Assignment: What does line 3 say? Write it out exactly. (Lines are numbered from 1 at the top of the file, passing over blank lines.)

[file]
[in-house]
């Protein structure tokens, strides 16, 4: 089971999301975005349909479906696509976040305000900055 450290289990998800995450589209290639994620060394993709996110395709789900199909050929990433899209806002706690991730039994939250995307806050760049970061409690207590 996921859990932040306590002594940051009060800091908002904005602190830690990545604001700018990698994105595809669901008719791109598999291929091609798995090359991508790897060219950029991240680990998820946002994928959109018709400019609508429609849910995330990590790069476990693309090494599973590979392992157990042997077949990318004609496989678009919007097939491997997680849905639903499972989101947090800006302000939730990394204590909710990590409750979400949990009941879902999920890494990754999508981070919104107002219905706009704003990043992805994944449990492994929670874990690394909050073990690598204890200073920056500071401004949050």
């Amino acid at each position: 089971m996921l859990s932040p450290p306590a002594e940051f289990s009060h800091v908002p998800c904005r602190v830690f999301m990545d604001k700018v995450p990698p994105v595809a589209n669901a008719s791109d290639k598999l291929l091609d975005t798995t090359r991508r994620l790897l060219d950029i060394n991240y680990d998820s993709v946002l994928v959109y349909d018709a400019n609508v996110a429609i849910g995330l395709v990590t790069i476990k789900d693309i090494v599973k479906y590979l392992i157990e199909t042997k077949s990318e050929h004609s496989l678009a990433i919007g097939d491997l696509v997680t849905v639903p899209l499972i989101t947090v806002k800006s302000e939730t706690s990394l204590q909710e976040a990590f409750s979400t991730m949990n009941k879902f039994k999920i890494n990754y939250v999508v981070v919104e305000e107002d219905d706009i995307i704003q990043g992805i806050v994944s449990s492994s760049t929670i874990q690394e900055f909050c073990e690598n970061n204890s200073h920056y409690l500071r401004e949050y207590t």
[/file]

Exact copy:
């Amino acid at each position: 089971m996921l859990s932040p450290p306590a002594e940051f289990s009060h800091v908002p998800c904005r602190v830690f999301m990545d604001k700018v995450p990698p994105v595809a589209n669901a008719s791109d290639k598999l291929l091609d975005t798995t090359r991508r994620l790897l060219d950029i060394n991240y680990d998820s993709v946002l994928v959109y349909d018709a400019n609508v996110a429609i849910g995330l395709v990590t790069i476990k789900d693309i090494v599973k479906y590979l392992i157990e199909t042997k077949s990318e050929h004609s496989l678009a990433i919007g097939d491997l696509v997680t849905v639903p899209l499972i989101t947090v806002k800006s302000e939730t706690s990394l204590q909710e976040a990590f409750s979400t991730m949990n009941k879902f039994k999920i890494n990754y939250v999508v981070v919104e305000e107002d219905d706009i995307i704003q990043g992805i806050v994944s449990s492994s760049t929670i874990q690394e900055f909050c073990e690598n970061n204890s200073h920056y409690l500071r401004e949050y207590t």